Since we had cut everything the previous day and worked out a lot of kinks, we quickly built the other side of the table structure the next day. This was an exciting point since we got to see the size of the table as well as the octagon pattern. We were pretty psyched to measure the sides and find that they were all the same length... yay for Math and not making mistakes!

With the structure of the top built, it was time to fill in the triangles. Nate cut all the pieces and popped them into place.

Now, attaching these pieces presented a problem... we didn't have a clamp long enough to hold our Kreg in place while we drilled and the combination of this and screwing resulted in a fairly wonky looking inlay. (See the right compared to the dry-fitted left inlay?)

This was a fairly frustrating moment but after some more creative thinking (there was a lot during this project) I decided to level everything the best I could and then staple the pieces in place before drilling the pocket holes. The staples held the pieces just enough to make sure they didn't have any major movement.

The inlay pieces still weren't perfectly flush so we picked up a block plane. I had never used one before but found it to be a pretty relaxing and satisfying tool. It shaves off thin layers of wood until all edges are flush with one another.

Even without going back through and fixing the bad side, the block plane made everything look fabulous.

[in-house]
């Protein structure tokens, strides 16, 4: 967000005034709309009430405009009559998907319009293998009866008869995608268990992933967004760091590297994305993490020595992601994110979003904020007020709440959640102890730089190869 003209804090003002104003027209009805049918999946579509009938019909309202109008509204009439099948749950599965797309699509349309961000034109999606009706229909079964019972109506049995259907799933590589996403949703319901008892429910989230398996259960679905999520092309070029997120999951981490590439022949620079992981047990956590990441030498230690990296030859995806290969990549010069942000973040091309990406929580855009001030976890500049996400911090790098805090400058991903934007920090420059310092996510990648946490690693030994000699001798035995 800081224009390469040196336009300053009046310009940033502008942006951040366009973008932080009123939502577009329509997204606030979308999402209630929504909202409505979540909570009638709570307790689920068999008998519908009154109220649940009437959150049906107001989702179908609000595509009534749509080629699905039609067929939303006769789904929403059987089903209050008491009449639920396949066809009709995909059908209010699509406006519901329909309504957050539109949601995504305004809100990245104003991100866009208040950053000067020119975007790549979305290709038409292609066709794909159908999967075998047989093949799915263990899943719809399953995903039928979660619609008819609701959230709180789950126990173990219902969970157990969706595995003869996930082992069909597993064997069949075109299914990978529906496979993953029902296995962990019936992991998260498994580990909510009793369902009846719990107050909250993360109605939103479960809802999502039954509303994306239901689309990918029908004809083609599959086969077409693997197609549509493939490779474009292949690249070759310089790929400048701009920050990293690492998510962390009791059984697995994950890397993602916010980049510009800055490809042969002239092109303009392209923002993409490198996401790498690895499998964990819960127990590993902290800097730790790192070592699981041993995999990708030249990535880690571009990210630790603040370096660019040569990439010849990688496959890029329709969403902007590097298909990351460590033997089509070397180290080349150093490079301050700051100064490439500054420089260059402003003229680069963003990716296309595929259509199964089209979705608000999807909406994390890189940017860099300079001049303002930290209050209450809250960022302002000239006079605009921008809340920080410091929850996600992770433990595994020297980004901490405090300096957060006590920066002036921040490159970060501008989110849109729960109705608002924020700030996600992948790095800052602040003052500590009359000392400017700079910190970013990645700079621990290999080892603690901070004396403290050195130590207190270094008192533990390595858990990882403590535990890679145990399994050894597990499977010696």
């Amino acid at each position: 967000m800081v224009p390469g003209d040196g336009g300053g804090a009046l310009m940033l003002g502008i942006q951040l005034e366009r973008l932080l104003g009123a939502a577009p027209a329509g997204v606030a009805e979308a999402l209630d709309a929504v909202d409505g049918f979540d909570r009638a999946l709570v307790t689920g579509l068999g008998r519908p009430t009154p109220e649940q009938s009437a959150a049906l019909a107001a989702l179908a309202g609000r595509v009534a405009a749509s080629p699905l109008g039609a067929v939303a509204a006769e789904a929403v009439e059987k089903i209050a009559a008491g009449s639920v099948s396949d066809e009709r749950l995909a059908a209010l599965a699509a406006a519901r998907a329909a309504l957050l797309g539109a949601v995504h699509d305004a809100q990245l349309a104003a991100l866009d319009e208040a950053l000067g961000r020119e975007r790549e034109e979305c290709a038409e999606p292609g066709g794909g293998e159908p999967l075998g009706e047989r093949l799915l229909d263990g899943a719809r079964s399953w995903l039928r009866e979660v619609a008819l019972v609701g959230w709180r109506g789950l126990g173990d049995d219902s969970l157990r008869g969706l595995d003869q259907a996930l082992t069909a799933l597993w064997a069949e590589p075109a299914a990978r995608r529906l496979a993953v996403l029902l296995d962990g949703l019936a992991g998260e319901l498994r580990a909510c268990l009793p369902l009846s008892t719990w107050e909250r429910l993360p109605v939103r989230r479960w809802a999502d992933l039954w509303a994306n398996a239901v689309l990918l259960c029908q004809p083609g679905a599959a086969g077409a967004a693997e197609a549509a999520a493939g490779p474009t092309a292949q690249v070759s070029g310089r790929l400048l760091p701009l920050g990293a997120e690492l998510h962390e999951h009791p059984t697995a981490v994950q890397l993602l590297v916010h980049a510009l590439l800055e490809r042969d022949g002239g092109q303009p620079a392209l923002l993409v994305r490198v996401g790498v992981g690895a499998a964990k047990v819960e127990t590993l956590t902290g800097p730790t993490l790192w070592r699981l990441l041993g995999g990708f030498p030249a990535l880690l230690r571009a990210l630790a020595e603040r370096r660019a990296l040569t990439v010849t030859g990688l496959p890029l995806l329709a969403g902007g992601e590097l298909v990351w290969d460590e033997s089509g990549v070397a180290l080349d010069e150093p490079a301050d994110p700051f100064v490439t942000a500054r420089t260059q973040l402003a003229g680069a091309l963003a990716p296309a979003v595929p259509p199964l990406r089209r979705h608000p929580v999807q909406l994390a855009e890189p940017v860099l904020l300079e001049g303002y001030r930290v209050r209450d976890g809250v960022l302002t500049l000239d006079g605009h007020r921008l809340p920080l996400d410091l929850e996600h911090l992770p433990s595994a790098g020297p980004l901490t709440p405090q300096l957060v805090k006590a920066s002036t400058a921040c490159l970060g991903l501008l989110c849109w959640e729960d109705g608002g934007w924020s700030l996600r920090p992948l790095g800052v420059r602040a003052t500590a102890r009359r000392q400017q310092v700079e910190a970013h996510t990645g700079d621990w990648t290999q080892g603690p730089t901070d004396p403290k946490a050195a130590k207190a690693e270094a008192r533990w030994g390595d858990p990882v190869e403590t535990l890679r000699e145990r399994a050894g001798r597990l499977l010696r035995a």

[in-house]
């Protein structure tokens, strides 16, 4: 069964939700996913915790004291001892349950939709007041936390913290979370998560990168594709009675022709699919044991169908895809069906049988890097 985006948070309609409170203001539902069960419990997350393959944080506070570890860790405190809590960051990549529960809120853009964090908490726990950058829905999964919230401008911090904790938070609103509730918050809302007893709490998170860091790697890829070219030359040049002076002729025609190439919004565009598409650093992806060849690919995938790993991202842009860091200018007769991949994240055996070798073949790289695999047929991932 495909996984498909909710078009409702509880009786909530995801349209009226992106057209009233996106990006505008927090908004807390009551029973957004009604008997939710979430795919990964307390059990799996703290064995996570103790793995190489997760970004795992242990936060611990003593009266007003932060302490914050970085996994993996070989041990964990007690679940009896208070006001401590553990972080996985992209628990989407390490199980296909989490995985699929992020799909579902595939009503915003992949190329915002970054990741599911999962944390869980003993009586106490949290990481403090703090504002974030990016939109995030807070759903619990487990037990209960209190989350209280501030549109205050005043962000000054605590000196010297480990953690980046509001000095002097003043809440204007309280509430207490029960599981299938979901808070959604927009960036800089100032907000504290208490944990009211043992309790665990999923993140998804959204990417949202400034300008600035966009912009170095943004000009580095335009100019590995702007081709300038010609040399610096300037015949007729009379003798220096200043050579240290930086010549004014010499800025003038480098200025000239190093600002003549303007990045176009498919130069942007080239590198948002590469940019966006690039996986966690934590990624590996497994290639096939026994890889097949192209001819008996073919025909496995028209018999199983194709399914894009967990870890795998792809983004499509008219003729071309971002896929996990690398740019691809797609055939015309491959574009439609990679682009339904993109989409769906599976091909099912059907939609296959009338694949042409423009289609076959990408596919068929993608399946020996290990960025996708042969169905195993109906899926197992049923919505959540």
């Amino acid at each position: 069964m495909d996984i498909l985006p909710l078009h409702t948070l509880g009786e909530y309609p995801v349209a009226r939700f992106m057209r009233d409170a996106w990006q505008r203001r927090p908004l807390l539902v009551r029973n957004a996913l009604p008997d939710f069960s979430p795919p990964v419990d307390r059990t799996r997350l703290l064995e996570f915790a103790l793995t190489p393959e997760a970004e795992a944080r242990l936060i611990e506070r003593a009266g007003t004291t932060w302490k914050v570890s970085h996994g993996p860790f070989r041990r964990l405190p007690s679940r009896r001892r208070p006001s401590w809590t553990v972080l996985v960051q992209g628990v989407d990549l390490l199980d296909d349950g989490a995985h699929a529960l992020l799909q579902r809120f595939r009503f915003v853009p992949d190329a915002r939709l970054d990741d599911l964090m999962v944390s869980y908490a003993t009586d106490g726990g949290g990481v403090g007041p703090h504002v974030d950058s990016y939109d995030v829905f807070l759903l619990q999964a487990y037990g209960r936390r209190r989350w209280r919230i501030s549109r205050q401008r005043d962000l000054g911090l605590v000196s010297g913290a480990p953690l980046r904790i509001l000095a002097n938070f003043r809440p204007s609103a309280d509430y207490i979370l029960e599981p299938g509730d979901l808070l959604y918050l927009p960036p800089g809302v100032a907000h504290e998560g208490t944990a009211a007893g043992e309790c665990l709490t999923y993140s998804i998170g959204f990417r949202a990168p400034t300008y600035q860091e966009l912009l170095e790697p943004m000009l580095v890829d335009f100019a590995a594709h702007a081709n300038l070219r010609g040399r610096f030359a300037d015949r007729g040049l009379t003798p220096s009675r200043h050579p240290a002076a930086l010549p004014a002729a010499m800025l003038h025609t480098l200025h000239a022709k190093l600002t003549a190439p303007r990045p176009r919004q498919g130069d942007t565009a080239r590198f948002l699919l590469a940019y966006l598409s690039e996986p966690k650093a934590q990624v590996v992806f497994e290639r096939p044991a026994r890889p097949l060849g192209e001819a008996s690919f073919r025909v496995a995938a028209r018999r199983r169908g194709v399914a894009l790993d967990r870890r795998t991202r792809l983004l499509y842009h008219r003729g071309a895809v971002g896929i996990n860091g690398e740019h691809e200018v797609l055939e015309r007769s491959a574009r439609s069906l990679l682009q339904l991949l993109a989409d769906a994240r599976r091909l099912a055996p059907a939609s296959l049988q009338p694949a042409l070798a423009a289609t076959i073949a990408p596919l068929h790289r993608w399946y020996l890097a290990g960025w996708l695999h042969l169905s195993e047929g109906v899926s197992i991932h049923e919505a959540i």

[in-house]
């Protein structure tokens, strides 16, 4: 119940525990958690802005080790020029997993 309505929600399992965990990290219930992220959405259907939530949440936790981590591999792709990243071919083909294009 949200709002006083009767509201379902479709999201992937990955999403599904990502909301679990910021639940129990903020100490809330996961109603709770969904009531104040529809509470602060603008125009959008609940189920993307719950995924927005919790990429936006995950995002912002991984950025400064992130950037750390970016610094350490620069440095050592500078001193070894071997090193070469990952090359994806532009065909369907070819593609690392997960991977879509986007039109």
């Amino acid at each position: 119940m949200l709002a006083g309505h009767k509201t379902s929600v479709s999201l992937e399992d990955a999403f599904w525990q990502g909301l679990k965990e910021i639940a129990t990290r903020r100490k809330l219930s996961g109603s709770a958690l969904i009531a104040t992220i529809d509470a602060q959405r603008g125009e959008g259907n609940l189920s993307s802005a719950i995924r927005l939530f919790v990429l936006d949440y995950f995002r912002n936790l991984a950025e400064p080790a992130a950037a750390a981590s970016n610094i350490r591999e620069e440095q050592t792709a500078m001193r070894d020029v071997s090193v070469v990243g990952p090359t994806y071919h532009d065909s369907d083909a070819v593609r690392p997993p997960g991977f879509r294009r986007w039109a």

We finished up by filling in any divots and seams with some stainable wood filler.

This was end of day two. Our goal for day three was to get to the same point with the other side of the table. We made pretty good progress but then my hand had a disagreement with the drill so we didn't quite finish and I spent the rest of the day like this:

TIP: Don't try to detach the Kreg jig from the drill bit by holding the jig and reversing the drill bit by turning the drill on... it will rip up your palm and then your husband will make you hold a cup for hours so that you don't open and close your hand.

Despite this set back, I would say that it took a total of two and a half days of working during Will's naps to build the table top. Since this is our first big project working during naps, I was a little surprised with how productive we were!


  1. Oh my goodness. I hope your hand is OK now. Table is beautiful!

  2. Ok. OUCH.
    That doesn't sound good on the hand, when you say 'ripped up palm'. Glad your hubby knows the 'special- healing -cup -technique'! Hope your hand is better and on the mend.
    Now, as to the table. I love the design. The table top is going to be great... I can't wait to see it all put together and finished!

    1. I'm lucky to have him around! It was definitely a 'just don't look at it' moment... I'm ok with blood as long as it's not coming out of me :)

  3. What is the overall dimension of your table? as if it was a square?

  4. Any problems with gaps as the wood expands and contracts? It's a beautiful design,but I wonder how well it's going to hold up over time.

    1. We sealed both sides of the table to minimize that and we haven't had any issues with any gaps at this point (5 months in) so we're hoping it holds up!